"watch:tailwind": "postcss -w src/tailwind.css -o src/tailwind.generated.css"

The only difference between this and the code above is the -w flag. That is for watch and now, whenever you update the tailwind.css file, you’ll see the changes take effect instantly.

"start": "react-scripts start"
"dev": "run-p watch:tailwind start"

Now, by sticking them together, while running npm start, we can get our react to work. But, in order to watch for changes in the tailwind.css file, we need to add the run-p watch:tailwind command.

run-p is from our npm-run-all package. All it does is run our given scripts in parallel. Here we can run both npm run watch:tailwind and npm run start at the same time instead of switching terminals.

"prebuild": "npm run build:tailwind",
"build": "react-scripts build",

Ultimately, we need the build commands to deploy our app, so let’s add them. One thing you should know is that the pre keyword is special here, it means that the prebuild command must be executed before our build command is executed. Same with the prestart and start command.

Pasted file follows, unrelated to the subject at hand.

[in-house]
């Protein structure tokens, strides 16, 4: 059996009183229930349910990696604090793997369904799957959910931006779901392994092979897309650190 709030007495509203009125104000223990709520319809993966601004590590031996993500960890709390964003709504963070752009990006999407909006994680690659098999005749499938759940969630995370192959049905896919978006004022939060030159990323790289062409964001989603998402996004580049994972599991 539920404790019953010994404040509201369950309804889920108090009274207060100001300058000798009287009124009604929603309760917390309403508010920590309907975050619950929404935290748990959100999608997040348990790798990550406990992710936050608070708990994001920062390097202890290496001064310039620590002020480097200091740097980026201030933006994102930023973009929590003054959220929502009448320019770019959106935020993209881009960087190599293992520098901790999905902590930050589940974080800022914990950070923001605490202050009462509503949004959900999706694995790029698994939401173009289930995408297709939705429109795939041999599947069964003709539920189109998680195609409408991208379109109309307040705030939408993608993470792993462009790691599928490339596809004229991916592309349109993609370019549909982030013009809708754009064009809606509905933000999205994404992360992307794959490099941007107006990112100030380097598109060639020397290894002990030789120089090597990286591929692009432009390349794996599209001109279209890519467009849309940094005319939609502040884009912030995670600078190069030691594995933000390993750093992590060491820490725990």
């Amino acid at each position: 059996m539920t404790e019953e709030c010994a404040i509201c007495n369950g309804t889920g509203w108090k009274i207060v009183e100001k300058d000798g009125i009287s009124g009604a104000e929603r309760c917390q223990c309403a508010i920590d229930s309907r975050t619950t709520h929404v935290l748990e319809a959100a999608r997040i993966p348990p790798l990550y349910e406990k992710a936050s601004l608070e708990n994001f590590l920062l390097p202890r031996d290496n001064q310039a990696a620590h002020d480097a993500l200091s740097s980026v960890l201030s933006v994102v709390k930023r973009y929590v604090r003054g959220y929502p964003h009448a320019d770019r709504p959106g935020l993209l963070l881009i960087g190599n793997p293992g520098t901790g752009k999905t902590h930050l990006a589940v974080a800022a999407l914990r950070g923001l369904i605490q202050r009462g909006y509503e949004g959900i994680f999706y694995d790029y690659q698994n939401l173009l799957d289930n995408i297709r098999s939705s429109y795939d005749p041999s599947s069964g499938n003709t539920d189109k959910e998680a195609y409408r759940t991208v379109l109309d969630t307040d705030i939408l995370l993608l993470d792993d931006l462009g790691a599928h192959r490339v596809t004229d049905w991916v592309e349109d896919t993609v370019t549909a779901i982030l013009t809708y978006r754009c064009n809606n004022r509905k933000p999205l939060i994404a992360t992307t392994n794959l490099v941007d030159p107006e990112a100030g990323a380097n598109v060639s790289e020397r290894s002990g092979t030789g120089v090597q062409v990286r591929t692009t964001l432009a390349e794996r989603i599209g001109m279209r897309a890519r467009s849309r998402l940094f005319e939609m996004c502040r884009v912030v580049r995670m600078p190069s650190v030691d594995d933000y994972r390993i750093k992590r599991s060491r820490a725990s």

There’s also a post keyword that does the opposite. For example, you would use post-build to run a script after running build script.

Here is the list of the same commands all together with some default ones for testing.

"scripts": {
        "build:tailwind": "postcss src/tailwind.css -o src/tailwind.generated.css",
        "watch:tailwind": "postcss -w src/tailwind.css -o src/tailwind.generated.css",
        "start": "react-scripts start",
        "dev": "run-p watch:tailwind start",
        "prebuild": "npm run build:tailwind",